E15 Laboratory 5
Introduction to Assembly Language

Useful references for E15 labs

Task 0

  1. Start Code Composer Studio and pick a workspace in a folder you have created on the desktop (or other appropriate place).  All projects will be folders within this folder.
  2. Start a new assembly language project: File→New→Project→Code Composer Studio→CCS Project then next.  Choose a project name, pick MSP430 as the Device Family, MSP430G2553 as the device variant, and Empty Projects→Empty Assembly-only Project as the template (see below).

    Hit "Finish."
  3. Make sure you are in the "Edit" perspective.  At the left of the top window bar it should say "CCS Edit."  If not, there should be a "CCS Edit" button at the upper left of the window, or you can go to Window→Open Perspective→CCS Edit.
  4. At the left of the window should be the "Project Explorer" (or go to View→Project Explorer).
  5. If there is a file called "main.asm" open it.  If not create one (go to File→New→Source File and create a source file called "main.asm") and open it.
  6. Replace the contents of your "main.asm" with the one listed below (link to file).
  7. Connect your launchpad and build the program (hit the debug button, .   There should be no errors and your program will be downloaded to the LaunchPad.
  8. When the debug perspective open click on View→Disassembly.  If the Debug Perspective is not active go to Window→Open Perspective→CCS Debug.
  9. Now step through the code using the "Step-Over" button (), or F6 (Run→Step Over) .  You should see the cursor step through your code.   Every time you execute the "xor" instruction, the LED on your LaunchPad board should toggle.

Task 1

Replace the code in "main.asm" with the code listed below (link to file).

The LED should now blink if you run the program (Run→Resume (F8) or the "Resume" button, ).  Make sure you understand how the code works.  You will turn in a version to which you have added comments as part of your write-up.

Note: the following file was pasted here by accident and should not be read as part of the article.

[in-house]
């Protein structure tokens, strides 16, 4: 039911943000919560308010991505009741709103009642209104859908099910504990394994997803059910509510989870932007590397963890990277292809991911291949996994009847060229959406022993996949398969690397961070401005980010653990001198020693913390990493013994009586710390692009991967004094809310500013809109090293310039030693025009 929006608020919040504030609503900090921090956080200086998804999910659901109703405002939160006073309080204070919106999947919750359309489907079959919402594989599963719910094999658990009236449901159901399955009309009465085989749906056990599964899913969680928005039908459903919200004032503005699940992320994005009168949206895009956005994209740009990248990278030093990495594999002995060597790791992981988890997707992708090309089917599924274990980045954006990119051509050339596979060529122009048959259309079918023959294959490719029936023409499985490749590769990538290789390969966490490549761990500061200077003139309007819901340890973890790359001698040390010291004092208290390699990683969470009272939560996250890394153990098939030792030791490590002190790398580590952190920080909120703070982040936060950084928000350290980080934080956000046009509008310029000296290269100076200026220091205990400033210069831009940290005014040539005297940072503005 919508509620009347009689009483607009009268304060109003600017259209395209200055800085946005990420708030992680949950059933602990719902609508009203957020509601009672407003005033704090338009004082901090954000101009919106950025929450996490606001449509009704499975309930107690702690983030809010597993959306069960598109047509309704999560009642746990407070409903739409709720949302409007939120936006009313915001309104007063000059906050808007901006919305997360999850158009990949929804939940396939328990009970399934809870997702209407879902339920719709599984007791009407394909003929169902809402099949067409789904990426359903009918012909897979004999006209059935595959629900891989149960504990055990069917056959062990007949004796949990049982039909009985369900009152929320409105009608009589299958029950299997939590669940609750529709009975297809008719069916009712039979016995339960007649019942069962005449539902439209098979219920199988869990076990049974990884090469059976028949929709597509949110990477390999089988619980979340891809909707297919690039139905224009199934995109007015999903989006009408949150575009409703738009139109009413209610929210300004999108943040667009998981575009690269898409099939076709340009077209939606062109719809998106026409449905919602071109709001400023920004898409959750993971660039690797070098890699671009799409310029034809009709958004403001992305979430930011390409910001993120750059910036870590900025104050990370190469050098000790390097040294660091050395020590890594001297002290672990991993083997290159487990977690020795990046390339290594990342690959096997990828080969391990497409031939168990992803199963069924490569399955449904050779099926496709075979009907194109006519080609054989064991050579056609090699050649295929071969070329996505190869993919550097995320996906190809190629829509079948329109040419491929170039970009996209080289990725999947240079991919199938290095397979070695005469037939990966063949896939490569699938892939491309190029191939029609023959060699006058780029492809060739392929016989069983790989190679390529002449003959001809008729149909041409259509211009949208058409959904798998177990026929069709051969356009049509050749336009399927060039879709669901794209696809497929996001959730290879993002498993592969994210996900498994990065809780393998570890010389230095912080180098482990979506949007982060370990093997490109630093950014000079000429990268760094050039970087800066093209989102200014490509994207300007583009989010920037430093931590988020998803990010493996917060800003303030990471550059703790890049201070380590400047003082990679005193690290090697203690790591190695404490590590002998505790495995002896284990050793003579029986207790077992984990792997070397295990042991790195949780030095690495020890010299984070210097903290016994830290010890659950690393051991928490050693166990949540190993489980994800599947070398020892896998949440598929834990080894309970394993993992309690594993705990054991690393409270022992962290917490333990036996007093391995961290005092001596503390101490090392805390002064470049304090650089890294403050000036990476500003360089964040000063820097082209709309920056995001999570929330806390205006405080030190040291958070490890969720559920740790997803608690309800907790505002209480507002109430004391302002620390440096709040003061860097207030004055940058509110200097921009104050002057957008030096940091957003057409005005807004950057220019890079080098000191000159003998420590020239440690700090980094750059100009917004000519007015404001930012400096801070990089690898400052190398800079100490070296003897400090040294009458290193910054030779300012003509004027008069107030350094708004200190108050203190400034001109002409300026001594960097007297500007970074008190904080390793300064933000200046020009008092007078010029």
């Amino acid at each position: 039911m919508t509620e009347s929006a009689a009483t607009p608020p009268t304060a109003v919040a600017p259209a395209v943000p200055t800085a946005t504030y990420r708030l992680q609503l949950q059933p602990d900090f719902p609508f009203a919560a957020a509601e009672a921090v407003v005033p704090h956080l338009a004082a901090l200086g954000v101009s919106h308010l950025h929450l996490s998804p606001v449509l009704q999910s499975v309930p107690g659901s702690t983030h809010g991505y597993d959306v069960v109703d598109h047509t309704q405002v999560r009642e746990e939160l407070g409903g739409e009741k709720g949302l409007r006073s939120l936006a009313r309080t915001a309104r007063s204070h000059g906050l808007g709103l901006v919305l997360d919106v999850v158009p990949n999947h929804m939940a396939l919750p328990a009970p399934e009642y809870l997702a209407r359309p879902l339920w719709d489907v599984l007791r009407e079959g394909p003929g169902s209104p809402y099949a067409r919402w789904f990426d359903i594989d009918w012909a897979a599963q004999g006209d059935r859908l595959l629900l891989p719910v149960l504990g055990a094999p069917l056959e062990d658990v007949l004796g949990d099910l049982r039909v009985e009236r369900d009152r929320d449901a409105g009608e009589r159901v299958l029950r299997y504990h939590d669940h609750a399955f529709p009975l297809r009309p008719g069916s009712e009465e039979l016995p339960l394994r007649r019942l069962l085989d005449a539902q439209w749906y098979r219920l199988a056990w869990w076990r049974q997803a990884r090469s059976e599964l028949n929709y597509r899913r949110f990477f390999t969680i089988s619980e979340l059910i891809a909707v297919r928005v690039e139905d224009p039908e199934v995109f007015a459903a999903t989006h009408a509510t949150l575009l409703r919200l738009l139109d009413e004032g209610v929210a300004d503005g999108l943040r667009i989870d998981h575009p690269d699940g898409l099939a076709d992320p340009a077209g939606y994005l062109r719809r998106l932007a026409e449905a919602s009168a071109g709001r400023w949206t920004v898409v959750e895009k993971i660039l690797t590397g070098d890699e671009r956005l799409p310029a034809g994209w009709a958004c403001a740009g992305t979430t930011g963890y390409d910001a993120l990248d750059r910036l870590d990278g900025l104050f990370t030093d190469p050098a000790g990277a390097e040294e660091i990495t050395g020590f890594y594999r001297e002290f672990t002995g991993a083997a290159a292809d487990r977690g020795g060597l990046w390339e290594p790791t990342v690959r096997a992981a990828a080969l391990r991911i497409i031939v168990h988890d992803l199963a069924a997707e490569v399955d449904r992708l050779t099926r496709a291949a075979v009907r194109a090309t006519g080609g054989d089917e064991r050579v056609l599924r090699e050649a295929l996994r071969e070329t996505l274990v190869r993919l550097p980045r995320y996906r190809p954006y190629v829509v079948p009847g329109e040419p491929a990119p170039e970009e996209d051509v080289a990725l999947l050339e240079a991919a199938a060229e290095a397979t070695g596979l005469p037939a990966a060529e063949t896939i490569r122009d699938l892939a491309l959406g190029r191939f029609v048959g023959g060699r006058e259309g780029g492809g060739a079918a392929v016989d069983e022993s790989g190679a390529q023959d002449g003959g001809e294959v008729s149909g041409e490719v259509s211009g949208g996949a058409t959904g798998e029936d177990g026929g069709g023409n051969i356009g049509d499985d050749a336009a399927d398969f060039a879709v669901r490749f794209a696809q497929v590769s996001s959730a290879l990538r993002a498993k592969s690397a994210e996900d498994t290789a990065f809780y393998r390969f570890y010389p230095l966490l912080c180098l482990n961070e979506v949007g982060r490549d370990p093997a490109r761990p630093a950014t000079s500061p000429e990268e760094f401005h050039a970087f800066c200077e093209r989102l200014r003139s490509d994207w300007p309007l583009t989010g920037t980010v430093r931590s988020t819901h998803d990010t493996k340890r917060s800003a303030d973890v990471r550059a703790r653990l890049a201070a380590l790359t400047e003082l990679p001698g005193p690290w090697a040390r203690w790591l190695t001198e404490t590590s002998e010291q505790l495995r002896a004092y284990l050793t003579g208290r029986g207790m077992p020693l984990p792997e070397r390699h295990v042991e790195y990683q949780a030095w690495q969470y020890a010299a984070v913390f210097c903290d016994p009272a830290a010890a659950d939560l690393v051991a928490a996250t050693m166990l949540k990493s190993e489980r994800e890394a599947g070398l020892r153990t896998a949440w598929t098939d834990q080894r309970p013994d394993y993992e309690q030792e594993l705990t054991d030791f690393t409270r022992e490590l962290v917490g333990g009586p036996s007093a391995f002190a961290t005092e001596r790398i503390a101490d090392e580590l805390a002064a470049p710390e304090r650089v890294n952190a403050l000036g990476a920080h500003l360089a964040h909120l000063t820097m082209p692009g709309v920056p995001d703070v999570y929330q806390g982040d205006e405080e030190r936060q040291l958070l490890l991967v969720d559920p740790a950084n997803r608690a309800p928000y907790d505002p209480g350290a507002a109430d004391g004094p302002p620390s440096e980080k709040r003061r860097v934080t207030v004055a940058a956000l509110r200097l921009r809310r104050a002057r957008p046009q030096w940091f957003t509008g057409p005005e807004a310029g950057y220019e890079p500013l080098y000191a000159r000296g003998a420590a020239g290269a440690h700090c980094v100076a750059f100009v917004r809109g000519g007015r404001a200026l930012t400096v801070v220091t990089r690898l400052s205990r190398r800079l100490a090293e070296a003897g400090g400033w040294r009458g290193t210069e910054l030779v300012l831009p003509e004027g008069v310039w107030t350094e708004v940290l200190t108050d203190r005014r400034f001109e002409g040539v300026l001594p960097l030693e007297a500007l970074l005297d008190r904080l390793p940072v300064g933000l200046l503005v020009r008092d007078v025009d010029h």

Task 2

Take the code from task 1 and add a function that allows for a variable delay by putting a number in R13 before calling.  Call this function "myVarDel."  For example, the code below:
            mov.w   #3, R13
            call    #myVarDel
should generate a delay 3 times longer than the original task 2 code.

Task 3

Write a program that lights the LED on Port 1 bit 0 when you press the button on Port 1 bit 3.  Remember the switch connects Port 1 bit 3 to ground when you press it, so you need to activate the pull up resistor on that pin so that the pin will be high when the button is not pushed.

Task 4

Implement the traffic light with the busy street scenario with timing as in lab 2.  To make life a little easier you can use just the right two columns of LED's (these are all on port 2 - see below).  Use the work you did in Tasks 3 and 4 in the completion of Task 5.  Make use of the ".set" directive to define constants.  This should not require a lot of code (you don't need to code rigidly as a state machine - think a little before you start).  You can assume the function "myDelay" is a 1 second delay.

Light Setting
North-South East-West
at least 6
(wait for button
to continue)
Red Green
2 Red Yellow
1 Red Red
4 Green Red
2 Yellow Red
1 Red Red

Turning in your code


Please turn in the following (in order) in a single pdf to moodle.